Verónica Castillo-Muñoz is an associate professor in the Department of History at the University of California, Santa Barbara. She is an interdisciplinary scholar with training in Gender history, Latin America, and U.S. history. She has written widely on the intersections between gender, family migration, and the U.S.-Mexico borderlands. Her research has been funded by the Fulbright Fellowship, the NEH Huntington Library Fellowship, the Hellman Foundation, and the UC President’s Faculty Fellowship in the Humanities. Castillo-Muñoz is the author of the book, The Other California: Land Identity and Politics on the Mexican Borderlands (2016). Her current book project, "Women and Revolution: A Tale of Violence and Deception Across the U.S.-Mexico Borderlands," uses intimacy as a lens to understand how gender operated during the Mexican Revolution (1910-1920), and how women negotiated war, violence, and family separations at the U.S.-Mexico border. She has served as Book Reviews Editor for the Journal of Mexican Studies/ Estudios Mexicanos.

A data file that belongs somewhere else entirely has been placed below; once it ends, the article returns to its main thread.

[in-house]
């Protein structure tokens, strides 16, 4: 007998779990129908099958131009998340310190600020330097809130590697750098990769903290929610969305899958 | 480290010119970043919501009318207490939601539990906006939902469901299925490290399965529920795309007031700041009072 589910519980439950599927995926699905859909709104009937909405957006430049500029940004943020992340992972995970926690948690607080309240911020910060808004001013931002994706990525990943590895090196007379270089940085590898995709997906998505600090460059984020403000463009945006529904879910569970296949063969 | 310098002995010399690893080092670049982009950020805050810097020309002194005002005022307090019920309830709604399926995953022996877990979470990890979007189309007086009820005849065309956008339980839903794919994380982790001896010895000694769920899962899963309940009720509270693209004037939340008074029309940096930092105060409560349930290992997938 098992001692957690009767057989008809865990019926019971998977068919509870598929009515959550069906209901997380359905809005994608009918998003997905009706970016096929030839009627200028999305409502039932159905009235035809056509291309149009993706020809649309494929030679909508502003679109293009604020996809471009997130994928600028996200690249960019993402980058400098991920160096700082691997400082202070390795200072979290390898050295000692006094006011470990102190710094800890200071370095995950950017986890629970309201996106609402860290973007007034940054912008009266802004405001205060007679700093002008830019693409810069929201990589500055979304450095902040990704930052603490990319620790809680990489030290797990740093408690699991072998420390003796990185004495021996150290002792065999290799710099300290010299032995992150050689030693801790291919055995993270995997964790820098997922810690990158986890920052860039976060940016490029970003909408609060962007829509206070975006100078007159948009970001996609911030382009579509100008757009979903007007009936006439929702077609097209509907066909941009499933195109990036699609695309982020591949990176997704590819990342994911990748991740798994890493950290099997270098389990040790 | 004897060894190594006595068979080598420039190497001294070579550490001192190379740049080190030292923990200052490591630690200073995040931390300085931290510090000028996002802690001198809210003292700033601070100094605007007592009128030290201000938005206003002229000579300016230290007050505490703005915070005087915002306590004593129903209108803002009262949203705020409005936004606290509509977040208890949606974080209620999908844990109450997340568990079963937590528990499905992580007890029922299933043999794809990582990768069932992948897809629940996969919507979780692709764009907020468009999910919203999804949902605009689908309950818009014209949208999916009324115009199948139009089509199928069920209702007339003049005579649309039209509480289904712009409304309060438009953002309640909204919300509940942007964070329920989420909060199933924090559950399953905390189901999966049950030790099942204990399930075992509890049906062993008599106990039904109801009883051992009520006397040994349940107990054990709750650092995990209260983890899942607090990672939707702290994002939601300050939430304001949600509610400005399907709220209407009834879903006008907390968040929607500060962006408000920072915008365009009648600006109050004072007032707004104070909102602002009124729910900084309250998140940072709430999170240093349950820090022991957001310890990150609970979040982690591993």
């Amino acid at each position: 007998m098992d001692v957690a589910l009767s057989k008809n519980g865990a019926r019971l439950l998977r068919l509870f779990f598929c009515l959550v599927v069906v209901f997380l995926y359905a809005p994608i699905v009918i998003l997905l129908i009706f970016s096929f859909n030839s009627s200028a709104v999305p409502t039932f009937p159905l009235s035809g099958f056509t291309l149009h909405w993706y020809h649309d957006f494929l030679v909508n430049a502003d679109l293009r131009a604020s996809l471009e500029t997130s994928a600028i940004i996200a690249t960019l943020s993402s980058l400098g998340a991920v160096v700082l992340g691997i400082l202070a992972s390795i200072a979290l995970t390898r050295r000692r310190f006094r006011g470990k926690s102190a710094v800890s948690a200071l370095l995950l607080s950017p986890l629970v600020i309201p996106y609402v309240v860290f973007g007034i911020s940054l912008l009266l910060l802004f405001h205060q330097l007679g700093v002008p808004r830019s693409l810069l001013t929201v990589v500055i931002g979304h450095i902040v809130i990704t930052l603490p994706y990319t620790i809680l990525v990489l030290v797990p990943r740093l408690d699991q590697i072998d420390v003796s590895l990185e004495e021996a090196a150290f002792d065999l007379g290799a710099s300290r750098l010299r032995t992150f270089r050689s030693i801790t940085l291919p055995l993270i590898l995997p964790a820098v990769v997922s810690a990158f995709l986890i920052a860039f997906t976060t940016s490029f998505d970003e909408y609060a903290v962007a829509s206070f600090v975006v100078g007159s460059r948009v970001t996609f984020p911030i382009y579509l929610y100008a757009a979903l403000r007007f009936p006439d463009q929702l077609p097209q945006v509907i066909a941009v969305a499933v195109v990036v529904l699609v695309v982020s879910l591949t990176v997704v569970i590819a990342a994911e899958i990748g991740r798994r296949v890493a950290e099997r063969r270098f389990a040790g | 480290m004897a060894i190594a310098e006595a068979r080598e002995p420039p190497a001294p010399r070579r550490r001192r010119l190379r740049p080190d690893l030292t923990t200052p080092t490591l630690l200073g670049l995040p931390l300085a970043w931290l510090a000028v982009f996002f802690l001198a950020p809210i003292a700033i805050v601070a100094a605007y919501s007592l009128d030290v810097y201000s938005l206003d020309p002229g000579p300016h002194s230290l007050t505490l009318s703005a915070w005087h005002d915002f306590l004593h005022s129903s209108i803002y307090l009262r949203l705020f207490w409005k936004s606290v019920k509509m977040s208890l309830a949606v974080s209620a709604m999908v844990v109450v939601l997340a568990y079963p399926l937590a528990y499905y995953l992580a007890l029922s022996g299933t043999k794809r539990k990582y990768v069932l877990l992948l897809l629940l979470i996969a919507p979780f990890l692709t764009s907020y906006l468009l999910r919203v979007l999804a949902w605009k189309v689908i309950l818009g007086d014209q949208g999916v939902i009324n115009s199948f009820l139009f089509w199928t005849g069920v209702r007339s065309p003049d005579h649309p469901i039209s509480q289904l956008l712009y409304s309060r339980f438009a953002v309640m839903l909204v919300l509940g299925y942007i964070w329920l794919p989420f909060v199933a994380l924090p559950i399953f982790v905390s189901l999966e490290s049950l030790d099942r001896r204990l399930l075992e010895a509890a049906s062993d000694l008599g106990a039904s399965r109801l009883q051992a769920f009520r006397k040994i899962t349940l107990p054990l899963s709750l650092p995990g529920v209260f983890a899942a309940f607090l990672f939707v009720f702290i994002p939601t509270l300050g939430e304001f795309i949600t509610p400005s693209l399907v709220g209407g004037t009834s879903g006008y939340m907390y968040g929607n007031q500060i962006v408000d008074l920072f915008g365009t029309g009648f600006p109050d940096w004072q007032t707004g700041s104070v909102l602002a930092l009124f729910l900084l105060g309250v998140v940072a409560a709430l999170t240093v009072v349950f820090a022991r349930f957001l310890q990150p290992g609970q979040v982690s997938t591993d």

This lecture examines how immigration and foreign investments shaped communities in the Mexico-U.S. borderlands. It argues that the present-day Mexican borderlands emerged from efforts to keep Mexican labor moving across the U.S. border while fixing national communities in place.